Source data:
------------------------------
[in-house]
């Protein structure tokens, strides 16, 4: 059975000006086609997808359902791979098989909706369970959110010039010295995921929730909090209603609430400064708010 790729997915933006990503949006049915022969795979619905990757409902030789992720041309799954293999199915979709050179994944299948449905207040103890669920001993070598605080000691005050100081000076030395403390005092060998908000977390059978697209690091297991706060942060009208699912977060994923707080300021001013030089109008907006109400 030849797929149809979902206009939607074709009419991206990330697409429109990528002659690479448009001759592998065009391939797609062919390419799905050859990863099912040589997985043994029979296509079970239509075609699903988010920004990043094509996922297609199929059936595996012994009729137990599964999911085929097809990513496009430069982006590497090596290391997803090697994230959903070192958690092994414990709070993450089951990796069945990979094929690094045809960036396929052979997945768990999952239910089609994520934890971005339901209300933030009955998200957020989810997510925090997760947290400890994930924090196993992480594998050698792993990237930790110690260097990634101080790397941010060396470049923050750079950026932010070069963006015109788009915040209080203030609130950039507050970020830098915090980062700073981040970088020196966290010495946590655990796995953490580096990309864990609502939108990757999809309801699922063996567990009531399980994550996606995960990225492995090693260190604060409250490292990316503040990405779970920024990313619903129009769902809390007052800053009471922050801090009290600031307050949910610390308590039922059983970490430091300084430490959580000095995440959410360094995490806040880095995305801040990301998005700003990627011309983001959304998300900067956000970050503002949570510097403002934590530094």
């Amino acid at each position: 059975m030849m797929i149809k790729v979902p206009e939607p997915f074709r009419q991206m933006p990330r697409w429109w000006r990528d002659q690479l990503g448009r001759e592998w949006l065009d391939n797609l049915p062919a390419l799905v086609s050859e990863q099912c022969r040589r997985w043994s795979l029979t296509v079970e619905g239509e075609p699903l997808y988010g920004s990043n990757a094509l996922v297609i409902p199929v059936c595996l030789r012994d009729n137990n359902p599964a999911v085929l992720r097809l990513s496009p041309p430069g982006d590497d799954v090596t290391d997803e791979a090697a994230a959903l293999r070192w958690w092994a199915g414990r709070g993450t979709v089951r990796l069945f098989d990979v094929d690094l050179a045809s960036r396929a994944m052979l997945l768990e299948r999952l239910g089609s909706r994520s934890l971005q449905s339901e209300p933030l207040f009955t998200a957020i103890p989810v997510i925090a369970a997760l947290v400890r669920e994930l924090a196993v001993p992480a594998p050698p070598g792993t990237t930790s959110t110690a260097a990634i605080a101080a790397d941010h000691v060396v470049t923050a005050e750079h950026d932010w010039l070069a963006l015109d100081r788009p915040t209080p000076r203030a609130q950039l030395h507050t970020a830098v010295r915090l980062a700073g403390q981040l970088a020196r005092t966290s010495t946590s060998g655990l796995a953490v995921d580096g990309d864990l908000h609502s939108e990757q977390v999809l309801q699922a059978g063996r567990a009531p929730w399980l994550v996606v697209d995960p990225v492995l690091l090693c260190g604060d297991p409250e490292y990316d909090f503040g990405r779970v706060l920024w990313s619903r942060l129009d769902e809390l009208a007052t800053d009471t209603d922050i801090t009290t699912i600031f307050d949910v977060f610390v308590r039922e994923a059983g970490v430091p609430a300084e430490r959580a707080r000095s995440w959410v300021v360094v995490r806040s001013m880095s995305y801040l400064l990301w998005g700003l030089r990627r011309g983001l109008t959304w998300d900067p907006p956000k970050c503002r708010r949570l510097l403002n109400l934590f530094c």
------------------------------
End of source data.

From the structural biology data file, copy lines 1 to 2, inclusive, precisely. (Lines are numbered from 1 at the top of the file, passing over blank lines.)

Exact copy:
[in-house]
């Protein structure tokens, strides 16, 4: 059975000006086609997808359902791979098989909706369970959110010039010295995921929730909090209603609430400064708010 790729997915933006990503949006049915022969795979619905990757409902030789992720041309799954293999199915979709050179994944299948449905207040103890669920001993070598605080000691005050100081000076030395403390005092060998908000977390059978697209690091297991706060942060009208699912977060994923707080300021001013030089109008907006109400 030849797929149809979902206009939607074709009419991206990330697409429109990528002659690479448009001759592998065009391939797609062919390419799905050859990863099912040589997985043994029979296509079970239509075609699903988010920004990043094509996922297609199929059936595996012994009729137990599964999911085929097809990513496009430069982006590497090596290391997803090697994230959903070192958690092994414990709070993450089951990796069945990979094929690094045809960036396929052979997945768990999952239910089609994520934890971005339901209300933030009955998200957020989810997510925090997760947290400890994930924090196993992480594998050698792993990237930790110690260097990634101080790397941010060396470049923050750079950026932010070069963006015109788009915040209080203030609130950039507050970020830098915090980062700073981040970088020196966290010495946590655990796995953490580096990309864990609502939108990757999809309801699922063996567990009531399980994550996606995960990225492995090693260190604060409250490292990316503040990405779970920024990313619903129009769902809390007052800053009471922050801090009290600031307050949910610390308590039922059983970490430091300084430490959580000095995440959410360094995490806040880095995305801040990301998005700003990627011309983001959304998300900067956000970050503002949570510097403002934590530094």